On CoCos, CBOs and EM woes
Peters ponders the dramatic arc of structured debt, as titans clash on emerging markets.
Hot chocolate or hot CoCo? “Chapeau!” to Switzerland’s UBS for a highly successful €2,000,000,000 12-year Lower Tier II Contingent Capital bond issue yesterday. This should open more floodgates in the CoCo space.
Since the market for risk sharing subordinated bank debt first opened a couple of years back we have come a long way and CoCos are now a natural part of the market landscape and the sector must be good because it even has its own index. So far, so good.
Now for the “however” – there’s always a “however”. Do we really know what the correct price is for contingent capital? The product was created in the long shadow of the post crisis regulatory environment and not, as Bill Blain of Mint Securities pointed out some time ago, by natural investor demand.
The stuff is cheap – or at least it looks it by dint of the fact that it carries very juicy coupons but how can we establish whether it is cheap or not until we have seen what happens when the embedded risks are triggered.
As usual;, everything was fine and dandy until it started to go wrong and….whoooosh!
My own mantra is that there is no such thing as a bad credit, just a wrong price. This was brought home during the second structured credit wave. The first one was driven by CMOs in the early 90s which were supposed to sport negative convexity but which turned into a complete dog’s breakfast when rates began to rise in the post Feb 4th 1994 Fed tightening cycle. The second wave was full of CBOs which looked just like CLOs except that they used the more liquid unsecured bond market as a source of assets rather than the secured leveraged loan market. That was fine until the likes of Enron and WorldCom and Global Crossing defaulted, defying the key investment assumption that a defaulted bond would recover 30ish% of principal. These bonds, along with others, especially in the highly leveraged telecoms and healthcare spaces, were written down to nothing and with that the CBO market crashed and burned.
The third wave of credit structuring, if you want, brought us subprime RMBS, another “hot market” in which the assumptions plugged into worst case scenarios, default probability and expected recovery rates again proved to be wildly off the mark. As usual;, everything was fine and dandy until it started to go wrong and….whoooosh!
Until we have experienced the first write-down event in the CoCo market, we won’t really be able to gauge the full impact and hence be able to opine whether they were ever really correctly priced. Not only that but the 2007/2008 banking crisis showed up the high correlation of balance sheet risk across the global financial sector. When the next broad credit crunch happens – be that in two years, five years, ten years or later – it will in all likelihood again take with it the entire industry and CoCo trigger events will be upon us by the dozen.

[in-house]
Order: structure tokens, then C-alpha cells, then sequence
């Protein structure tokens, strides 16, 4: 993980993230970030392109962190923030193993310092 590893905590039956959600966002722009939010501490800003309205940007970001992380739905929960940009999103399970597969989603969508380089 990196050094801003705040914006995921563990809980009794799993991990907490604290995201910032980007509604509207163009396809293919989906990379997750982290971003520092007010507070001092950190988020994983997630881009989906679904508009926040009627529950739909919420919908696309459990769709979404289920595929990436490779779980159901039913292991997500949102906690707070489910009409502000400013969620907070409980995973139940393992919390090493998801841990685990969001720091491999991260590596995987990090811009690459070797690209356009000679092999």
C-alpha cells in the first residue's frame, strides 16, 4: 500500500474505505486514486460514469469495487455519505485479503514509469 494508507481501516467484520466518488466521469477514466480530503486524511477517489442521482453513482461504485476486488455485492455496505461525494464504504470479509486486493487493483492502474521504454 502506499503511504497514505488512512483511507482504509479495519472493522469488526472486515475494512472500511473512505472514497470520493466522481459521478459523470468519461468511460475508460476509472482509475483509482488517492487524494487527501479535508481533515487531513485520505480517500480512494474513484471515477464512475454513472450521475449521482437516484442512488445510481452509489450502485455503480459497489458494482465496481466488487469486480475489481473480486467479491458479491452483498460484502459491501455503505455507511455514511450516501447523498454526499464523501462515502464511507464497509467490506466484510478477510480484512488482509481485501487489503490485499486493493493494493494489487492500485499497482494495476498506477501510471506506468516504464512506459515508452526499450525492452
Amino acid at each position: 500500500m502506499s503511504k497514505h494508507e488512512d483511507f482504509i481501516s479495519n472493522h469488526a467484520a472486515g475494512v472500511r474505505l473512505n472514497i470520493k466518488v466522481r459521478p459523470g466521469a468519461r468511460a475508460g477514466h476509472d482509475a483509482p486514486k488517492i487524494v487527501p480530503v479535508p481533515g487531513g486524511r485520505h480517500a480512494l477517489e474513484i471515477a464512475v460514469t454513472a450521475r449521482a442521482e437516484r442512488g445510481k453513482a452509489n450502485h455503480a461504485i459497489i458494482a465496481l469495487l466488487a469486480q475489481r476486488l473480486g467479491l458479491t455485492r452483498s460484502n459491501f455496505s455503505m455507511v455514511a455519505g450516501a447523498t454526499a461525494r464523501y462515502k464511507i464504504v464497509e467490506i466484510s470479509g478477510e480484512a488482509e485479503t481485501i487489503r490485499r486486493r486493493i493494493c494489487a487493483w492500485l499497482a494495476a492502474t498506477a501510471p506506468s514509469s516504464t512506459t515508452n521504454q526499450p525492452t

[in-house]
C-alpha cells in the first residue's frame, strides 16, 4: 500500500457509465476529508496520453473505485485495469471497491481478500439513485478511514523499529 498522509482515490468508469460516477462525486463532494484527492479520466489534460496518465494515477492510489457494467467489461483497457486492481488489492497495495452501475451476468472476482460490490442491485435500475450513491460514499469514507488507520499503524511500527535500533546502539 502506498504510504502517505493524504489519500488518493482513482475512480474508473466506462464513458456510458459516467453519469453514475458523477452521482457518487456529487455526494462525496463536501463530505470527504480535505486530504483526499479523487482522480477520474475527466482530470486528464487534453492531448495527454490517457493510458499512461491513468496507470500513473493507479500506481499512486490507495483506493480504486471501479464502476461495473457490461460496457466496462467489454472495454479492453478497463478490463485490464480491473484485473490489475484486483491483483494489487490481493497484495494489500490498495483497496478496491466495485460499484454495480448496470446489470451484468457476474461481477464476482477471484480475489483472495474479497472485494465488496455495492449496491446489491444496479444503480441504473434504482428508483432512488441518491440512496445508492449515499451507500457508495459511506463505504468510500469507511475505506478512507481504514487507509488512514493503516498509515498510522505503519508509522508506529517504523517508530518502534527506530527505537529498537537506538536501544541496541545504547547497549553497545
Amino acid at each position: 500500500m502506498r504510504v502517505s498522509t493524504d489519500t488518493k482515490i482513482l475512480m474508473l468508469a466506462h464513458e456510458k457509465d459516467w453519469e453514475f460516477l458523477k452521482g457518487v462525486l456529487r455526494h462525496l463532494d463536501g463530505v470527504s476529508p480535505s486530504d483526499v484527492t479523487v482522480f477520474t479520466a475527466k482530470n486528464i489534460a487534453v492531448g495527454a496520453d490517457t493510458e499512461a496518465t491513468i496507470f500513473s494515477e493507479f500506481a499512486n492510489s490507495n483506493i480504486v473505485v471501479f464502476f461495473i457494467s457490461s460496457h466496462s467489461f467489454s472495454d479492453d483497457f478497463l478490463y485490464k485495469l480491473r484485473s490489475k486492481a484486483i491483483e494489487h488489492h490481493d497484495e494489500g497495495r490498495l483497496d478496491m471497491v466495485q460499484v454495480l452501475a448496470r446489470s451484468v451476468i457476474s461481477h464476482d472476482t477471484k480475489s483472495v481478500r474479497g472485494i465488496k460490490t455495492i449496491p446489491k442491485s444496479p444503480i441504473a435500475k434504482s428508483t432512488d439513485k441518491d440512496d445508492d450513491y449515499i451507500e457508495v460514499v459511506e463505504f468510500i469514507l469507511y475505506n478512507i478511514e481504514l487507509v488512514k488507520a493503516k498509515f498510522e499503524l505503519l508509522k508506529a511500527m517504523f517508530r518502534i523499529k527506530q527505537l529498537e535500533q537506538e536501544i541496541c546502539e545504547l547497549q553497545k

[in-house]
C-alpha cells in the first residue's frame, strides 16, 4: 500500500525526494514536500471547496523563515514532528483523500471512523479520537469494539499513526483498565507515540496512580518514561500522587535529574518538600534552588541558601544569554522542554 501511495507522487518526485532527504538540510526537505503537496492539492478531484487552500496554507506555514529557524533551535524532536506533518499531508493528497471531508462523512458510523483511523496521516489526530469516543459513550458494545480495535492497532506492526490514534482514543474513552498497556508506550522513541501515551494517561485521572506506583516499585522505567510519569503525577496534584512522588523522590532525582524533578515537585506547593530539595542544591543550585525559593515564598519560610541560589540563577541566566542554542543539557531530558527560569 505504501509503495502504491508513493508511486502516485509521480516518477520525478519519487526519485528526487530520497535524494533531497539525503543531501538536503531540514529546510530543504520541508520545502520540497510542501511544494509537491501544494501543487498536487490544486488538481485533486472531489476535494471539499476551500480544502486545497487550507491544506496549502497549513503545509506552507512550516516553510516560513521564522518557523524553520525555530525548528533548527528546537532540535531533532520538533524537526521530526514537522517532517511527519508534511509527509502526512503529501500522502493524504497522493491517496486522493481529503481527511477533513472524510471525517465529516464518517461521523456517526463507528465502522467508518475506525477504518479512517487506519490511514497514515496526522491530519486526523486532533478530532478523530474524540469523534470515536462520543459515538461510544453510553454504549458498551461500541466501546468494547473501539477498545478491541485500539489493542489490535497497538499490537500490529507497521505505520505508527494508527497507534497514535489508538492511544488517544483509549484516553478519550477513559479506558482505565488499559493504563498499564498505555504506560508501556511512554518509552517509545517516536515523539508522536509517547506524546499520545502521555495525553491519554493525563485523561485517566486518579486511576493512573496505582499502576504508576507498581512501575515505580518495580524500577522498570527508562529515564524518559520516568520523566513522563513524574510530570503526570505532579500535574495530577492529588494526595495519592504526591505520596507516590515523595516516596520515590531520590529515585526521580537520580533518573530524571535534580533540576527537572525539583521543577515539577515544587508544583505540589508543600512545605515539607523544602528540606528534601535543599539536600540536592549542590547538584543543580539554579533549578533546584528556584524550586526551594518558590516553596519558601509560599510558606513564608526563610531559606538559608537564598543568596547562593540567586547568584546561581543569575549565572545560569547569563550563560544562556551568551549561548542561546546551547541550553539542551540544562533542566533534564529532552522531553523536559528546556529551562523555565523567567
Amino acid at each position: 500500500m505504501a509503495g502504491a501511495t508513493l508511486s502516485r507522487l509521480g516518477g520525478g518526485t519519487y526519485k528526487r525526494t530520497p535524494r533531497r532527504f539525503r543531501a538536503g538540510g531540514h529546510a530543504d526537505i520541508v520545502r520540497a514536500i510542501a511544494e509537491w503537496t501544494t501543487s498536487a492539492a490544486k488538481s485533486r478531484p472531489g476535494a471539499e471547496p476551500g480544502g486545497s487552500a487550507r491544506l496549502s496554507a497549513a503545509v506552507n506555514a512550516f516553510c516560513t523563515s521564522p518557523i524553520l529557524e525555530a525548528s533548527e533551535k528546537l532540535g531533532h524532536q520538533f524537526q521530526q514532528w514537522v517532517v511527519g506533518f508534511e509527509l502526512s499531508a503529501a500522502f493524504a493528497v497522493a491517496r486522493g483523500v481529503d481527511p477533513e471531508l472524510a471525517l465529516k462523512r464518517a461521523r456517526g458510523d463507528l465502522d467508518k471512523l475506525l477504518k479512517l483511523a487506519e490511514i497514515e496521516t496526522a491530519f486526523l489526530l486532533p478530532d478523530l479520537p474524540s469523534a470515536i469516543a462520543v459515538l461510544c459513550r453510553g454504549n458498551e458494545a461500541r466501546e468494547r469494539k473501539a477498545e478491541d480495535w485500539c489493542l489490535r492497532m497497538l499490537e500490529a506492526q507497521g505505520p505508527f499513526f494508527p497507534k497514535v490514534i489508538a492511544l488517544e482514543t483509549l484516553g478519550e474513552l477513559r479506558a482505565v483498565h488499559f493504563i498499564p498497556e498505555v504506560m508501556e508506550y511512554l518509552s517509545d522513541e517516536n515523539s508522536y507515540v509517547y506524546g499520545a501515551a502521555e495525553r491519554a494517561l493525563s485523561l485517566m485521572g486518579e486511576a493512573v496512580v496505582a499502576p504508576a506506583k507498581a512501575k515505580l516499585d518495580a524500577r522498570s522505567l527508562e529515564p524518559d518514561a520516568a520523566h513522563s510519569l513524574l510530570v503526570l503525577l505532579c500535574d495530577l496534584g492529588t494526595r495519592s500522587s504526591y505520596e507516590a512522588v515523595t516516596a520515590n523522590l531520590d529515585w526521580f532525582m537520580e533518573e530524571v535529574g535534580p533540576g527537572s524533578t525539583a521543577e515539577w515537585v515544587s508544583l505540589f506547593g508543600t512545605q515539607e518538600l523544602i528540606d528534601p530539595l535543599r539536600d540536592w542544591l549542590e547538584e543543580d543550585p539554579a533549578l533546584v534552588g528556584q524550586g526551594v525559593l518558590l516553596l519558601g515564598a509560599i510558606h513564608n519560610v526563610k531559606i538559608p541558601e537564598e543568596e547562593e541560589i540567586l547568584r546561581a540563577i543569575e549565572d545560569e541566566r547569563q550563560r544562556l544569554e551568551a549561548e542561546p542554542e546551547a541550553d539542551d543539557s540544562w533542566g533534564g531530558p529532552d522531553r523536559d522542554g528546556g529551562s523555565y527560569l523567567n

On the whole, the 5% common equity trigger looked a bit low to some but the market didn’t seem to care – 340bp of spread on a Tier II security was and is compelling, especially as many see UBS as one of the few banks which really has taken all the hits to its capital and which subsequently has one the cleanest front and back books in the business.
Far be it from me to judge the Spanish, Italian, French or even German banks for honesty and transparency but one does get the feeling that CS and UBS are ahead of the game here and if I were to buy into the CoCo market, there is probably no better place to start.
Stick or twist?
Meanwhile, I note that the two great gurus on matters concerning emerging markets, Mark Mobius of Franklin Templeton and Jim O’Neill, former Goldman big wig, do not agree on what to do next. The former sees the current pull-back as a buying opportunity, the latter senses that investor confidence in the sector is low and that markets hold here at best but could do another leg down before they begin to recover. On the basis that it is always better to miss the first 10% of a rally than to take the last 10% of a sell-off I’d be tempted to stick with Mark Mobius’s view.
Enter, stage left, Stanley Fischer, nominee for the Vice Chairmanship of the Federal Reserve. Whilst at the IMF in the late 1990s Fischer was a serious proponent of free floating currencies, even in developing countries. A large part of the damage during the “Asian Flu” was done by central banks blowing their reserves trying to defend overvalued currencies. A strong currency may be a nice sign of economic virility but it is not the be all and end all which it once appeared to be. The more flexible the currency, the higher the adaptability and the faster the recovery.
With that thinking accounted for, O’Neill who created the BRIC moniker has a strong point. But Mobius has been at this game for far too long and I would find it hard to invest against his advice. In other words, maybe better to hold off a bit longer.
Alas, it is that time of the week again. All that remains is for me to wish you and yours a happy and peaceful week-end. England conceded victory in the dying minutes of their game against France in Paris last weekend and how well they played is of no further interest. France needs a bit of an uplift, not least of all in light of the pearl of wisdom which relates that proof of how poor the economy is lies in the fact most Frenchman have had to start loving their own wives again.
Might be but lucky for the President that he’s not married…